Len Blavatnik, the billionaire investor, has been cleared of fraud claims related to his $19bn buyout of Lyondell Chemical, according to a ruling from a US federal bankruptcy judge issued late on Friday.
Mr Blavatnik combined Basell, his chemicals business, with Lyondell in 2007 to create LyondellBasell (LBI), funding the transaction with more than $20bn of debt. The business quickly collapsed from the combination of the financial crisis and its heavy debt load, filing for bankruptcy protection in early 2009.
After it reorganised, a trustee was assigned to pursue fraud claims against Lyondell’s management on behalf of creditors. The trustee accused management of manipulating financial projections, which boosted the buyout price but rendered LBI insolvent at the time the deal closed. The trustee had further alleged Mr Blavatnik was aware of the manipulated projections.
Mr Blavatnik had bought a 9 per cent “toehold” stake in Lyondell before the buyout, and ultimately sold it at a large premium. Legal doctrine allows beneficiaries of fraud to have their gains clawed back, and Mr Blavatnik’s liability could have been as high as $5bn, according to the trustee.
Of nine counts against him, he was found to be liable on one count with a judgment against him of $7.2m related to a lending requirement Mr Blavatnik’s firm, Access Industries, failed to provide LBI in late 2008.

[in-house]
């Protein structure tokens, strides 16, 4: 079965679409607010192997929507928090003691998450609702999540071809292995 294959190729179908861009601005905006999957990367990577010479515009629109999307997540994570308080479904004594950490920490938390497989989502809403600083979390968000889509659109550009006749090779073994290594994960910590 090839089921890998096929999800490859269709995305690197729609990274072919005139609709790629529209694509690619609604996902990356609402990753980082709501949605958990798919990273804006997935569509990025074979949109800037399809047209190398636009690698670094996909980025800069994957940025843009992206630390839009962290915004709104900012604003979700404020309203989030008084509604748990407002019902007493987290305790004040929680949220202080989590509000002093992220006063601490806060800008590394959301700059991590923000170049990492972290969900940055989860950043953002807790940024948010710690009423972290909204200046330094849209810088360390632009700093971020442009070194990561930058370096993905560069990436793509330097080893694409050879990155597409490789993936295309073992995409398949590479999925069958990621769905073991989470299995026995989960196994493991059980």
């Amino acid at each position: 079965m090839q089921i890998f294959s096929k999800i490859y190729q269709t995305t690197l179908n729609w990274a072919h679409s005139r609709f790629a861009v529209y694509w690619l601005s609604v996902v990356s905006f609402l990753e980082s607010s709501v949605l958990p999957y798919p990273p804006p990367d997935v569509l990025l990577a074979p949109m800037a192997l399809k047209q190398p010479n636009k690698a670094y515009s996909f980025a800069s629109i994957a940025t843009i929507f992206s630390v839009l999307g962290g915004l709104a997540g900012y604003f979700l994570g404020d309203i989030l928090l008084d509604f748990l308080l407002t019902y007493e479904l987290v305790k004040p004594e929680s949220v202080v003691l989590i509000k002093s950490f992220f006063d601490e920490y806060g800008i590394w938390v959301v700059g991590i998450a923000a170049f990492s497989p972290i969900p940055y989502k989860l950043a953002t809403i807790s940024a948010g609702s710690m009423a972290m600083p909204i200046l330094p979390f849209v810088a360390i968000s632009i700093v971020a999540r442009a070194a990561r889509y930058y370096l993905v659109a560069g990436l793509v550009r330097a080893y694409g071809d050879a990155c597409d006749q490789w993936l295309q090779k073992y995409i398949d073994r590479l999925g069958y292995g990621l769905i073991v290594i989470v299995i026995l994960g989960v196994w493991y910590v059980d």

“Len Blavatnik is very happy with the thorough and complete analysis of Judge Glenn and gratified that justice has been served after having this case pending for over nine years,” said his attorney Rick Werder of Quinn Emmanuel.
Judge Martin Glenn wrote: “The cornerstone of the trustee’s case is the assertion that the refreshed projections . . . were fraudulently prepared and wildly inflated, and resulted in a combined company that was predestined to fail.
“In essence, the trustee argues that a merger based on these refreshed projections necessarily left LBI with inadequate capital. The trustee, however, failed to prove his case.”
Judge Glenn added that he found the testimony of the trustee’s financial experts to be “unreliable”.
Mr Blavatnik had maintained that by contributing his unit, Basell, to the deal at a valuation of $6bn he was the biggest victim when LBI filed for bankruptcy. A series of leveraged buyouts completed before the financial crisis led to lawsuits against buyout investors and Wall Street banks. Lyondell board members and the Wall Street banks that participated in the buyout financing have previously settled creditor claims against them.
Along with the private equity firm Apollo Global, Mr Blavatnik provided bankruptcy exit financing to LBI. Apollo and LBI made several billion dollars as the petrochemical industry recovered quickly. Apollo claims today that the reorganisation of LBI is the most profitable private equity investment in history. Mr Blavatnik’s firm Access Industries still owns 16 per cent of the now listed LBI, a stake valued at more than $5bn.
An attorney for the litigation trust declined to comment late on Friday.